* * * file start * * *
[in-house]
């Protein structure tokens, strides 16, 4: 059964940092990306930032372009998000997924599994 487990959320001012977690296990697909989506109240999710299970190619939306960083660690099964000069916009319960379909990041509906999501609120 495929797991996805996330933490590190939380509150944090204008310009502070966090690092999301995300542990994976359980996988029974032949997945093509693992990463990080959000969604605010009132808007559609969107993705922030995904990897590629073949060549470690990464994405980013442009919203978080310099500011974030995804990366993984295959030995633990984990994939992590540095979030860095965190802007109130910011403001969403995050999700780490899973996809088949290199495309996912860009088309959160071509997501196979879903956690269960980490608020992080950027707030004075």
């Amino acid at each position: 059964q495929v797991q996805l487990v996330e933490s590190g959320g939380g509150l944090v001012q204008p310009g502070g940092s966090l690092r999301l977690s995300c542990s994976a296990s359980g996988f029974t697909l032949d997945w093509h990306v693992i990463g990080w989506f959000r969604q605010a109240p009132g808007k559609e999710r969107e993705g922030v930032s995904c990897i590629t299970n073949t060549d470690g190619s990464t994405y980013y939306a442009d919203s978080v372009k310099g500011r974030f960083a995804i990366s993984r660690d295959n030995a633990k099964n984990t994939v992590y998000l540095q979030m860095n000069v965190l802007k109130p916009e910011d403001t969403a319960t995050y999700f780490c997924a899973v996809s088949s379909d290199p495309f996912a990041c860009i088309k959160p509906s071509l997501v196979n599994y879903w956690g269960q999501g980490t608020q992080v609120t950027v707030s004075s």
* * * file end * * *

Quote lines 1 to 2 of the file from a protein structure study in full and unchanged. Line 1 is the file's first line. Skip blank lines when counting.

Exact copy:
[in-house]
């Protein structure tokens, strides 16, 4: 059964940092990306930032372009998000997924599994 487990959320001012977690296990697909989506109240999710299970190619939306960083660690099964000069916009319960379909990041509906999501609120 495929797991996805996330933490590190939380509150944090204008310009502070966090690092999301995300542990994976359980996988029974032949997945093509693992990463990080959000969604605010009132808007559609969107993705922030995904990897590629073949060549470690990464994405980013442009919203978080310099500011974030995804990366993984295959030995633990984990994939992590540095979030860095965190802007109130910011403001969403995050999700780490899973996809088949290199495309996912860009088309959160071509997501196979879903956690269960980490608020992080950027707030004075």